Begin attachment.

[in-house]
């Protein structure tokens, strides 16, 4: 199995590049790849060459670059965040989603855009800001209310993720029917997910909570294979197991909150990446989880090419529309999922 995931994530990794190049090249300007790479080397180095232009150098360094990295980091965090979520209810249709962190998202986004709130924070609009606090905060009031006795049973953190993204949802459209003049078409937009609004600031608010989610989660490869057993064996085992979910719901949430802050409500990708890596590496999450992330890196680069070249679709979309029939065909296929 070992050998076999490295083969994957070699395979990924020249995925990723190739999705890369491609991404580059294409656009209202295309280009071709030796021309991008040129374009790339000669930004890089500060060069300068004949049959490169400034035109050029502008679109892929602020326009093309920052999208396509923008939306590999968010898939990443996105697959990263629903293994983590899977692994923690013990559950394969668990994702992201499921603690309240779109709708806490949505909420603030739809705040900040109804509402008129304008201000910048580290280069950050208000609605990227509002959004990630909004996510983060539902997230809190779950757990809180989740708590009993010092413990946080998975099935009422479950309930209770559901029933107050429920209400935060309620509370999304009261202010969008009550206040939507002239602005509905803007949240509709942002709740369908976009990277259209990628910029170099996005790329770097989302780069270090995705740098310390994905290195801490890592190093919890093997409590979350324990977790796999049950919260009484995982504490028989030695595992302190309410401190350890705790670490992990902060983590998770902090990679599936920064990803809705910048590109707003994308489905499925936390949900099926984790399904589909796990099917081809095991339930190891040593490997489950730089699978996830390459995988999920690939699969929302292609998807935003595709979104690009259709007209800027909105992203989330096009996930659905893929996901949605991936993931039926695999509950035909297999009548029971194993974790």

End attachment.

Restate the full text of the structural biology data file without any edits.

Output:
[in-house]
């Protein structure tokens, strides 16, 4: 199995590049790849060459670059965040989603855009800001209310993720029917997910909570294979197991909150990446989880090419529309999922 995931994530990794190049090249300007790479080397180095232009150098360094990295980091965090979520209810249709962190998202986004709130924070609009606090905060009031006795049973953190993204949802459209003049078409937009609004600031608010989610989660490869057993064996085992979910719901949430802050409500990708890596590496999450992330890196680069070249679709979309029939065909296929 070992050998076999490295083969994957070699395979990924020249995925990723190739999705890369491609991404580059294409656009209202295309280009071709030796021309991008040129374009790339000669930004890089500060060069300068004949049959490169400034035109050029502008679109892929602020326009093309920052999208396509923008939306590999968010898939990443996105697959990263629903293994983590899977692994923690013990559950394969668990994702992201499921603690309240779109709708806490949505909420603030739809705040900040109804509402008129304008201000910048580290280069950050208000609605990227509002959004990630909004996510983060539902997230809190779950757990809180989740708590009993010092413990946080998975099935009422479950309930209770559901029933107050429920209400935060309620509370999304009261202010969008009550206040939507002239602005509905803007949240509709942002709740369908976009990277259209990628910029170099996005790329770097989302780069270090995705740098310390994905290195801490890592190093919890093997409590979350324990977790796999049950919260009484995982504490028989030695595992302190309410401190350890705790670490992990902060983590998770902090990679599936920064990803809705910048590109707003994308489905499925936390949900099926984790399904589909796990099917081809095991339930190891040593490997489950730089699978996830390459995988999920690939699969929302292609998807935003595709979104690009259709007209800027909105992203989330096009996930659905893929996901949605991936993931039926695999509950035909297999009548029971194993974790």